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Hermes and DPD pilot metro station delivery in Hamburg

A new joint pilot involving Hermes, DPD and GLS in Germany will allow commuters to collect parcels from train and metro stations.

The one-year pilot of the Hamburg Box will allow customers in the city to collect goods from parcel lockers at 15 stations.

Shoppers simply specify their chosen box as a delivery address during checkout or via DPD, Hermes or GLS. The service uses a technology from ParcelLock, which provides both the courier and the customer with a code to open the locker.

The pilot will run initially for a year to determine whether the concept can be expanded to other cities.

Hamburg authorities are keen to make their transport systems smarter. It is currently undertaking 130 technology projects.

Olaf Schabirosky, CEO of Hermes Germany: “The Hamburg Box shows how smart cooperation can lead to delivery concepts for the city of tomorrow. We very much welcome the fact that, for the first time, actors from various industries have come together to set up such a pilot project.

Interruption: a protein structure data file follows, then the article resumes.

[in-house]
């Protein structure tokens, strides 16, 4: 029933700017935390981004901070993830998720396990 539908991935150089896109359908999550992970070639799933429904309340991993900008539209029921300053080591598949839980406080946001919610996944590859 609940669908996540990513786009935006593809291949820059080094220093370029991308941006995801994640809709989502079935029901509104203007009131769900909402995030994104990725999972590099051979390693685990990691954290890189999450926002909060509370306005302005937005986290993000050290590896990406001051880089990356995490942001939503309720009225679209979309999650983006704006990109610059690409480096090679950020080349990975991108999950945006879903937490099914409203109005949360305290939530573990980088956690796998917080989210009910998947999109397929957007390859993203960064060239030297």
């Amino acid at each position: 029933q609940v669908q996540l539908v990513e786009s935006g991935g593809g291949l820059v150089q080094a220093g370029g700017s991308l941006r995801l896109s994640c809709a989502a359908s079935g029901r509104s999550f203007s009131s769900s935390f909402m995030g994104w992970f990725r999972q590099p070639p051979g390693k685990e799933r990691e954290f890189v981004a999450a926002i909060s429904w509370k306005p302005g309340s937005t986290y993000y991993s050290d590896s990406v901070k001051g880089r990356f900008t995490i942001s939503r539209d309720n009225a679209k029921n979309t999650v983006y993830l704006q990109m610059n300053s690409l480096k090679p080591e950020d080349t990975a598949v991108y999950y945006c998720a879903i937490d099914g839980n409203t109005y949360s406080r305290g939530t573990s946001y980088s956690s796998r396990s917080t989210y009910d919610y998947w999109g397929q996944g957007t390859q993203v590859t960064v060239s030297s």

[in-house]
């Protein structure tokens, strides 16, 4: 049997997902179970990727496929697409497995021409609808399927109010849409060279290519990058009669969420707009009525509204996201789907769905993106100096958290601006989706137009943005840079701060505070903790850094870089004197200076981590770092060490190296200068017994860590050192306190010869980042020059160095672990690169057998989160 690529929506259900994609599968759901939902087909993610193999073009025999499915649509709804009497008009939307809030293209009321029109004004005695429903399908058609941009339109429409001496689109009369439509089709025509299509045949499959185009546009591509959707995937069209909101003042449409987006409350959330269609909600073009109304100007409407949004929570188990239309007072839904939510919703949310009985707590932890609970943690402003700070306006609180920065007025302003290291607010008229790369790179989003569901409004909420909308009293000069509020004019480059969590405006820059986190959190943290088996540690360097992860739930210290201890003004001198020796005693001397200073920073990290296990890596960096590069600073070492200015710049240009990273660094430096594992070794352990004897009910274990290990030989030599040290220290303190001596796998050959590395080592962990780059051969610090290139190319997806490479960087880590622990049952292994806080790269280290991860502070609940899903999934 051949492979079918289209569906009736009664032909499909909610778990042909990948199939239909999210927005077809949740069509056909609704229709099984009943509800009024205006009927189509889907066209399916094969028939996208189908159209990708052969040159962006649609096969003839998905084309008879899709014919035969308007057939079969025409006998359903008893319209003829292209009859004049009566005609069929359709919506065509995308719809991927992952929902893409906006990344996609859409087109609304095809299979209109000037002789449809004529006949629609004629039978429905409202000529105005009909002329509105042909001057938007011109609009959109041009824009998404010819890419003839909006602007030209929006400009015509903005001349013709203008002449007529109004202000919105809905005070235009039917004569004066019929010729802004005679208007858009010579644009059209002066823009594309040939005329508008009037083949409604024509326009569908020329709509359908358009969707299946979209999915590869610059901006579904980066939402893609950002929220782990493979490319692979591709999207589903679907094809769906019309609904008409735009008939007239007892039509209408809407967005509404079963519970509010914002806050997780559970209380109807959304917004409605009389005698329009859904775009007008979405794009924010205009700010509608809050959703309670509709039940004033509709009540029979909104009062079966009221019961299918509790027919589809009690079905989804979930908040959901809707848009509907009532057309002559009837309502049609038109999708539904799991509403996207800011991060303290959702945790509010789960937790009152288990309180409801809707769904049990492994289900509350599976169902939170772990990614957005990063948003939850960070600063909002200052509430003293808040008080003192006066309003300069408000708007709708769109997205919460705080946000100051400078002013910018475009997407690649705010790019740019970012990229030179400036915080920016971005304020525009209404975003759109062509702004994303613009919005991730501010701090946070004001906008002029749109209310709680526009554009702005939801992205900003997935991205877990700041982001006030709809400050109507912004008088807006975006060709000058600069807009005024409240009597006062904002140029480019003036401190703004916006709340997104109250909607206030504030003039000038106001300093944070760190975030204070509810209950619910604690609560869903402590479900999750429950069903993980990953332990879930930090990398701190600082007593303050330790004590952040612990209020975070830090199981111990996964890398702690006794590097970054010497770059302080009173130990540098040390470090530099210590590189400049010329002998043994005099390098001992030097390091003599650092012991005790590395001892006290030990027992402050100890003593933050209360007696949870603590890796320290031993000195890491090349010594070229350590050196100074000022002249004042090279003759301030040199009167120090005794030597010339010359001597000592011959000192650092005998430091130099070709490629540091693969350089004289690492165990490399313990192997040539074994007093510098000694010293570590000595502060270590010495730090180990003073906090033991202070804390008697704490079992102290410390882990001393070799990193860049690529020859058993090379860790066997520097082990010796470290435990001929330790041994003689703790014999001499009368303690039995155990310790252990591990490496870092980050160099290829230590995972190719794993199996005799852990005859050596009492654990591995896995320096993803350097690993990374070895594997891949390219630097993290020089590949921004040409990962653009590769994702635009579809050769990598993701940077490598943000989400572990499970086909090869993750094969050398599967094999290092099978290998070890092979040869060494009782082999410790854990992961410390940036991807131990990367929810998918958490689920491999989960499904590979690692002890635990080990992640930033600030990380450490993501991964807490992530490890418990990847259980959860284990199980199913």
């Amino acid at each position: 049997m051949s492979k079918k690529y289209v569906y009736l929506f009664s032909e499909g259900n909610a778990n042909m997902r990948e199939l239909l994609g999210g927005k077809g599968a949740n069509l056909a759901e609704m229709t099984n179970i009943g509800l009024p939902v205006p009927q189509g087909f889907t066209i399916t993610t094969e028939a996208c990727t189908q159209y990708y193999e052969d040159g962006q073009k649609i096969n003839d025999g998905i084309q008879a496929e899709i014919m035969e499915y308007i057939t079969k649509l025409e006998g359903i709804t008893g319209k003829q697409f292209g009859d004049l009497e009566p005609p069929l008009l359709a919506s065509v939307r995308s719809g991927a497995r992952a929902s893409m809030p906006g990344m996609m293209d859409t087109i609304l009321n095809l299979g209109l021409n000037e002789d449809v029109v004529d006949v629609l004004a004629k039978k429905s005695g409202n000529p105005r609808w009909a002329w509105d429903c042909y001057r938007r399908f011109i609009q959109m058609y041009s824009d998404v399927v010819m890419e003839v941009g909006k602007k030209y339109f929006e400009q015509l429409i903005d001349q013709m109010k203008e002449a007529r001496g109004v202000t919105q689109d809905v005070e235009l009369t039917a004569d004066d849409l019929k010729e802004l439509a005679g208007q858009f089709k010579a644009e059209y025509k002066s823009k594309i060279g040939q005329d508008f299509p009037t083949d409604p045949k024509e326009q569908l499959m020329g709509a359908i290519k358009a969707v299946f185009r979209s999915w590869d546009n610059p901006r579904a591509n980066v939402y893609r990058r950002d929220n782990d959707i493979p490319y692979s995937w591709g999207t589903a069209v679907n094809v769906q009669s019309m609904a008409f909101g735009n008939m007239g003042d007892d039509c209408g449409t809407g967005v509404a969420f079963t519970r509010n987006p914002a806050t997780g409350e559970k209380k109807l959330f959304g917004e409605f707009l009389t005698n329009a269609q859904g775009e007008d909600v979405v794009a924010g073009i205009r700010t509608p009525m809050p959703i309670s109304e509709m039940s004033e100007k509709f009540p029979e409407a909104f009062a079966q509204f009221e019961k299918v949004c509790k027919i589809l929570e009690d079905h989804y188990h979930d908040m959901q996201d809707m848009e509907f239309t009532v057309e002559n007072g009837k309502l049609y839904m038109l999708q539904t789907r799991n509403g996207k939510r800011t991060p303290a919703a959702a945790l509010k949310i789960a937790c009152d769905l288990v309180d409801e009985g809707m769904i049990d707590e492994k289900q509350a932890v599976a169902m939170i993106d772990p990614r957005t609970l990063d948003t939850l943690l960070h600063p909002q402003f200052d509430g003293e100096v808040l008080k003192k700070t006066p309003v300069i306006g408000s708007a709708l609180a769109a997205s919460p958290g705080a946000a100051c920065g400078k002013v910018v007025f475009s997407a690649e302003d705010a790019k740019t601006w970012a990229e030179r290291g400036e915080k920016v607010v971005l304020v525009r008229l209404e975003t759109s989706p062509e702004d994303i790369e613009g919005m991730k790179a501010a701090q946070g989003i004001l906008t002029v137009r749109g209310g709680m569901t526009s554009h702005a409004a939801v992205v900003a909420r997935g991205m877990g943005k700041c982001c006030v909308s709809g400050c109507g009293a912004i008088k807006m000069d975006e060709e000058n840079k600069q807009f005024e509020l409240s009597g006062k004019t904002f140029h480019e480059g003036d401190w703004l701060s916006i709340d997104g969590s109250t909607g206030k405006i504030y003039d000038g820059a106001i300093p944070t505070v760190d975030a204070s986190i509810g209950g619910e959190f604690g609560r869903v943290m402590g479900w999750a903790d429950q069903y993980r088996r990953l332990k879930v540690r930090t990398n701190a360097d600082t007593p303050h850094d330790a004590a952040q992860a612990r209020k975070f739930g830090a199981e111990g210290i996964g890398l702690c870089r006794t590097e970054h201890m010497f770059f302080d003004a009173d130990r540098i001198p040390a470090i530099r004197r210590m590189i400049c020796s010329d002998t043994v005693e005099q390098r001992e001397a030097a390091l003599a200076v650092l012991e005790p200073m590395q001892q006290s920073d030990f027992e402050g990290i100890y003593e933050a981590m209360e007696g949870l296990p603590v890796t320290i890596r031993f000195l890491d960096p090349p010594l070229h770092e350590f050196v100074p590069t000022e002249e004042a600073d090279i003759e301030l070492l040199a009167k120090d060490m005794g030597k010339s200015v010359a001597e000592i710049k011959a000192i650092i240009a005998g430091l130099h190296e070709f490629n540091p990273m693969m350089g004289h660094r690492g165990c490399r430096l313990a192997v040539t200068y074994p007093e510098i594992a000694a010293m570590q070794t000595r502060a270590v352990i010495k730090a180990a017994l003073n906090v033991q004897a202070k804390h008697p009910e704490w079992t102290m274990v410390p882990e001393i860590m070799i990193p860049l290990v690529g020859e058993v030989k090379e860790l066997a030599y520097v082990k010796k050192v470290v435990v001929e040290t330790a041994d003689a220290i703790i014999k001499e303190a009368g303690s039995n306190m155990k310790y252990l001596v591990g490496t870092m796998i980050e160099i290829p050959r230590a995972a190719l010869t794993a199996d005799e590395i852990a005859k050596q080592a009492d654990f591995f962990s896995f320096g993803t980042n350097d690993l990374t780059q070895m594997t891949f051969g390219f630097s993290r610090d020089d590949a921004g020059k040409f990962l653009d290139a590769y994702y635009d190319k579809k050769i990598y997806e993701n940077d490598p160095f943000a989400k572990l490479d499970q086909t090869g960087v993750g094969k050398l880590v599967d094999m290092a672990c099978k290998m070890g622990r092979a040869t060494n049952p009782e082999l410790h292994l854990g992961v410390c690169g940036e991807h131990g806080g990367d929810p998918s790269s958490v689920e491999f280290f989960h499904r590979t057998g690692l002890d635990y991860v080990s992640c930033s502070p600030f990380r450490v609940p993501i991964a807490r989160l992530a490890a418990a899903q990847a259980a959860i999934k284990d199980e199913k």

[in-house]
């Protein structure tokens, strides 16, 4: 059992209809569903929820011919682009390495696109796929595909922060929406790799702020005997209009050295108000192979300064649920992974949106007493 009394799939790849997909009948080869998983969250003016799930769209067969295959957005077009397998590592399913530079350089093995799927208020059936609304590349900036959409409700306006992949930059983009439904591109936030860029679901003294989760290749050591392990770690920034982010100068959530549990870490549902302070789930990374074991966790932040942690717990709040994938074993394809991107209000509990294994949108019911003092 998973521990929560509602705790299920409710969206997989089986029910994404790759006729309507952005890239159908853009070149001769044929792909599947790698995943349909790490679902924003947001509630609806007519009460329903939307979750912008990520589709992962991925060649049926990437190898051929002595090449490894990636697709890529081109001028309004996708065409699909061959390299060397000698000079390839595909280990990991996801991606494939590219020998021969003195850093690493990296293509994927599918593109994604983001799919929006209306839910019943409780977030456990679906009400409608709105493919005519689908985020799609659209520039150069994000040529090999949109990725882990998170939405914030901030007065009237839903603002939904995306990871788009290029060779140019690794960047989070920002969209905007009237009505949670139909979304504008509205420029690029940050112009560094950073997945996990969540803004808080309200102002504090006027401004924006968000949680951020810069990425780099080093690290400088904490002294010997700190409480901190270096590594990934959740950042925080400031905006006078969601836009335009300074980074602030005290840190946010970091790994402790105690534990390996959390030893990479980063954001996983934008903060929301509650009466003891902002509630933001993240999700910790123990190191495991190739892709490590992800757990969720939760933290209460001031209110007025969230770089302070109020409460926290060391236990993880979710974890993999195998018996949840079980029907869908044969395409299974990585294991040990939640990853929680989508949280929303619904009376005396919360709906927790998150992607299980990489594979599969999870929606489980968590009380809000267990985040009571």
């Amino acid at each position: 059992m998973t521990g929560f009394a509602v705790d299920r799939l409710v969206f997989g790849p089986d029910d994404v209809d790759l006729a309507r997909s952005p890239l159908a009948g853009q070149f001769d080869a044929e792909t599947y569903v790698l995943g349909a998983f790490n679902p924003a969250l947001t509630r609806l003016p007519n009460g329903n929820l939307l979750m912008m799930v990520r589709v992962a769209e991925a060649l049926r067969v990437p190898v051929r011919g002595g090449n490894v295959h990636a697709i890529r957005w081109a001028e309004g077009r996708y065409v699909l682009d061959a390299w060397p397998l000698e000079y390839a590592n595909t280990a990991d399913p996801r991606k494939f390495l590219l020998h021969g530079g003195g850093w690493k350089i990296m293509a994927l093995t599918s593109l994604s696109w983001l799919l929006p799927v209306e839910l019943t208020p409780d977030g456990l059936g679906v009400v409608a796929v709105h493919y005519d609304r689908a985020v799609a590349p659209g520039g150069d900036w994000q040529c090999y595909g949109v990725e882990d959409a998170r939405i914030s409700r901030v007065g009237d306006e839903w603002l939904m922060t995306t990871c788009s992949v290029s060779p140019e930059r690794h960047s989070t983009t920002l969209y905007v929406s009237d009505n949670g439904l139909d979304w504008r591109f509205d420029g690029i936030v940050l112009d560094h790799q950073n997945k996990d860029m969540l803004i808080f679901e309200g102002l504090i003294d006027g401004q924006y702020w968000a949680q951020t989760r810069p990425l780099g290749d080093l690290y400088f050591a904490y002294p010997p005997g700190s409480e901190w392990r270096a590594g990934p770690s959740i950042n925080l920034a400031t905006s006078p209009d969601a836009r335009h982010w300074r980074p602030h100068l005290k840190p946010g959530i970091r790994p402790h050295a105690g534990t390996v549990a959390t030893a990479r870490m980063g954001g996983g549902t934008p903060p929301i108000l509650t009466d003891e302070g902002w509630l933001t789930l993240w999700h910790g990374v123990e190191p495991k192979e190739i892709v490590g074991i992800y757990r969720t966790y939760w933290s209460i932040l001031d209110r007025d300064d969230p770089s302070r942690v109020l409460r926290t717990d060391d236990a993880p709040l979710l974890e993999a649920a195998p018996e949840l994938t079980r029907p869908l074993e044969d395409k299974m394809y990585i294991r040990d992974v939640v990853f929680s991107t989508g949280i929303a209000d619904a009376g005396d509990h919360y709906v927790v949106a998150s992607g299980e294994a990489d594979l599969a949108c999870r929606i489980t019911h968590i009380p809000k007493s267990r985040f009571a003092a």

“As an open delivery alternative at central locations, the Hamburg Box focuses as much as possible on customer needs and is a valuable addition to our extensive ParcelShop network.”

Eric Malitzke, CEO of DPD Germany: “I am convinced that the future belongs to the alternatives for front door delivery. With the Hamburg Box alone, we will avoid numerous vehicle movements in Hamburg, which relieves urban traffic and protects the climate.”

Gunnar Anger, managing director of ParcelLock GmbH: “With the ParcelLock system, which is open to providers, we are the only German IT and technology company to offer a solution on the last mile of parcel logistics that efficiently shapes both aspects of society as a whole and the requirements of the steadily increasing parcel delivery.

“Since local supply is already mapped via online shopping today, we offer, together with partners, the space-saving, environmentally friendly solution for ‘smart cities’, ‘retail’, ‘residential quarters’ and ‘private households’ of tomorrow, in order to enable successful first deliveries with the least possible environmental impact.”